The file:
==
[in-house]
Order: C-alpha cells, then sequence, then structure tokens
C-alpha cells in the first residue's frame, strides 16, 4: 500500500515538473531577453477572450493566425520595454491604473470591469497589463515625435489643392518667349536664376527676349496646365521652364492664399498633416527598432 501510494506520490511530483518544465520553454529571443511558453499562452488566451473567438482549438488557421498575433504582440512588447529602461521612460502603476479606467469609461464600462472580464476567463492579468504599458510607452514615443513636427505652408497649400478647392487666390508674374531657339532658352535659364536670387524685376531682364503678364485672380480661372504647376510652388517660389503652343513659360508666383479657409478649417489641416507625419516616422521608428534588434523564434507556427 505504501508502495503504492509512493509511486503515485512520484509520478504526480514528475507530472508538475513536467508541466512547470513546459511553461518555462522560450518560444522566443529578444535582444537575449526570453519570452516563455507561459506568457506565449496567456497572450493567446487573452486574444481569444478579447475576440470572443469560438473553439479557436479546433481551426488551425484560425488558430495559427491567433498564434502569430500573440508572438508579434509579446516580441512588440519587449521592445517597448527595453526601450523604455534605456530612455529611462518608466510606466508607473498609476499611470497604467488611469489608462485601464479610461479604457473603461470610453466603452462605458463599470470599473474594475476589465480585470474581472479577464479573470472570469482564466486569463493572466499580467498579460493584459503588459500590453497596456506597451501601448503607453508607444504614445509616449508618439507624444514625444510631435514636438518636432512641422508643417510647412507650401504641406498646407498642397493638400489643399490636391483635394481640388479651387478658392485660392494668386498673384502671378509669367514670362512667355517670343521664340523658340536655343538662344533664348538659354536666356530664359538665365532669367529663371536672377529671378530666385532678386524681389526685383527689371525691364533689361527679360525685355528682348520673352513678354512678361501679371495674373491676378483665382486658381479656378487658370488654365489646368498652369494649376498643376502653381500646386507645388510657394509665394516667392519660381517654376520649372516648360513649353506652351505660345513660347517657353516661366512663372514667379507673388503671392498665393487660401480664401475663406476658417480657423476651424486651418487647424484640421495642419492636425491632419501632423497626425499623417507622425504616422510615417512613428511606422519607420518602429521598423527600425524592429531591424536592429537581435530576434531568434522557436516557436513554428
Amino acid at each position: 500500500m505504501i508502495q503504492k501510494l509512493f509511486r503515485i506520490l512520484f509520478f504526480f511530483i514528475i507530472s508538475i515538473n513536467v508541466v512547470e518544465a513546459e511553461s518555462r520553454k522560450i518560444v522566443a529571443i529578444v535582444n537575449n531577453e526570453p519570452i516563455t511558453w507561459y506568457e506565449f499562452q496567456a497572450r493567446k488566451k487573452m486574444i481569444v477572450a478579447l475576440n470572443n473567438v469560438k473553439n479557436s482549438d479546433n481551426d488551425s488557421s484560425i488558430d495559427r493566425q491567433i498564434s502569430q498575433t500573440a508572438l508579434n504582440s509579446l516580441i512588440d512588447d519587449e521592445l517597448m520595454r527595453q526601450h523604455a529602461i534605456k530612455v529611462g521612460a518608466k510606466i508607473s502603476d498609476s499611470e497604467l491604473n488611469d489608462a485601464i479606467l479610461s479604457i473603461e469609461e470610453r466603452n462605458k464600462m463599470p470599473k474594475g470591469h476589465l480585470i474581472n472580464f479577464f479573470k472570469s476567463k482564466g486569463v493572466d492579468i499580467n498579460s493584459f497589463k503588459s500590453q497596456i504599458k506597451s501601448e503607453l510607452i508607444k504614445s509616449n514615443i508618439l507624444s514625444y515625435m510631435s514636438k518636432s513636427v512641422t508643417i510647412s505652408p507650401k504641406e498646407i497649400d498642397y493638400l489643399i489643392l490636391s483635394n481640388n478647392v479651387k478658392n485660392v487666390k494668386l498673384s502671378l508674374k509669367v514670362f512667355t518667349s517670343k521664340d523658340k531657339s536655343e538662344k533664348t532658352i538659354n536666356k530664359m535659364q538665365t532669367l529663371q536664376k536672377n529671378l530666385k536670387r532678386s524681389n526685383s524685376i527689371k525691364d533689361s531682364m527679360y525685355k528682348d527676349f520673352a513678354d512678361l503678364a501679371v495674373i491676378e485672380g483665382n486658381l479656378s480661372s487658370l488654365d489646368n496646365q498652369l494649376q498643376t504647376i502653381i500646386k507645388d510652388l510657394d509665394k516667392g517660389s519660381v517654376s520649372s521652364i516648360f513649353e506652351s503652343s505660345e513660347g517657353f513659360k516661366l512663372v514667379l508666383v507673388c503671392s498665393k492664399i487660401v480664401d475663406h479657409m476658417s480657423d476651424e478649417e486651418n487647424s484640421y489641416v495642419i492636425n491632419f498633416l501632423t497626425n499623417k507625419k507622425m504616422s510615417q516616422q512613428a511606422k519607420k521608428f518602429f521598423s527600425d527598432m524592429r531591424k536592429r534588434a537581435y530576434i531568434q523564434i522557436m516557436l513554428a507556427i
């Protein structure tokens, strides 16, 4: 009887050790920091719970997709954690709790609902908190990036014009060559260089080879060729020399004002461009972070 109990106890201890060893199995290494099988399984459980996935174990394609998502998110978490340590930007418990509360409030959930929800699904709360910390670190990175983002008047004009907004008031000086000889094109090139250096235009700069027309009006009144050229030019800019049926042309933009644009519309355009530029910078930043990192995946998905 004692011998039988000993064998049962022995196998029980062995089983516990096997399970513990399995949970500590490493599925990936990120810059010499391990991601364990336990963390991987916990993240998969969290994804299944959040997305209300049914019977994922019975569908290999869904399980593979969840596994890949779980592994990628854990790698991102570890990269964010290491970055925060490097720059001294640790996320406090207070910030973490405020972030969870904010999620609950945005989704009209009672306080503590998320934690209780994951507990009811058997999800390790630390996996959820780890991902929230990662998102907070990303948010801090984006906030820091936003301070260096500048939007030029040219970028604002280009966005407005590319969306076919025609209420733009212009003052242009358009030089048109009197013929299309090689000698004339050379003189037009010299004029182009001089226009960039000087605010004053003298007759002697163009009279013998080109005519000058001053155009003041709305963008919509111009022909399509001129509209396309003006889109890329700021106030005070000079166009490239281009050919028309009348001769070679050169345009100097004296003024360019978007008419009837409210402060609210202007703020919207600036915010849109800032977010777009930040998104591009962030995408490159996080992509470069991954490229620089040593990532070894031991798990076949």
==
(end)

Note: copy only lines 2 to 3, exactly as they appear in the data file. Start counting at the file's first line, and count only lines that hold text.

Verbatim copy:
Order: C-alpha cells, then sequence, then structure tokens
C-alpha cells in the first residue's frame, strides 16, 4: 500500500515538473531577453477572450493566425520595454491604473470591469497589463515625435489643392518667349536664376527676349496646365521652364492664399498633416527598432 501510494506520490511530483518544465520553454529571443511558453499562452488566451473567438482549438488557421498575433504582440512588447529602461521612460502603476479606467469609461464600462472580464476567463492579468504599458510607452514615443513636427505652408497649400478647392487666390508674374531657339532658352535659364536670387524685376531682364503678364485672380480661372504647376510652388517660389503652343513659360508666383479657409478649417489641416507625419516616422521608428534588434523564434507556427 505504501508502495503504492509512493509511486503515485512520484509520478504526480514528475507530472508538475513536467508541466512547470513546459511553461518555462522560450518560444522566443529578444535582444537575449526570453519570452516563455507561459506568457506565449496567456497572450493567446487573452486574444481569444478579447475576440470572443469560438473553439479557436479546433481551426488551425484560425488558430495559427491567433498564434502569430500573440508572438508579434509579446516580441512588440519587449521592445517597448527595453526601450523604455534605456530612455529611462518608466510606466508607473498609476499611470497604467488611469489608462485601464479610461479604457473603461470610453466603452462605458463599470470599473474594475476589465480585470474581472479577464479573470472570469482564466486569463493572466499580467498579460493584459503588459500590453497596456506597451501601448503607453508607444504614445509616449508618439507624444514625444510631435514636438518636432512641422508643417510647412507650401504641406498646407498642397493638400489643399490636391483635394481640388479651387478658392485660392494668386498673384502671378509669367514670362512667355517670343521664340523658340536655343538662344533664348538659354536666356530664359538665365532669367529663371536672377529671378530666385532678386524681389526685383527689371525691364533689361527679360525685355528682348520673352513678354512678361501679371495674373491676378483665382486658381479656378487658370488654365489646368498652369494649376498643376502653381500646386507645388510657394509665394516667392519660381517654376520649372516648360513649353506652351505660345513660347517657353516661366512663372514667379507673388503671392498665393487660401480664401475663406476658417480657423476651424486651418487647424484640421495642419492636425491632419501632423497626425499623417507622425504616422510615417512613428511606422519607420518602429521598423527600425524592429531591424536592429537581435530576434531568434522557436516557436513554428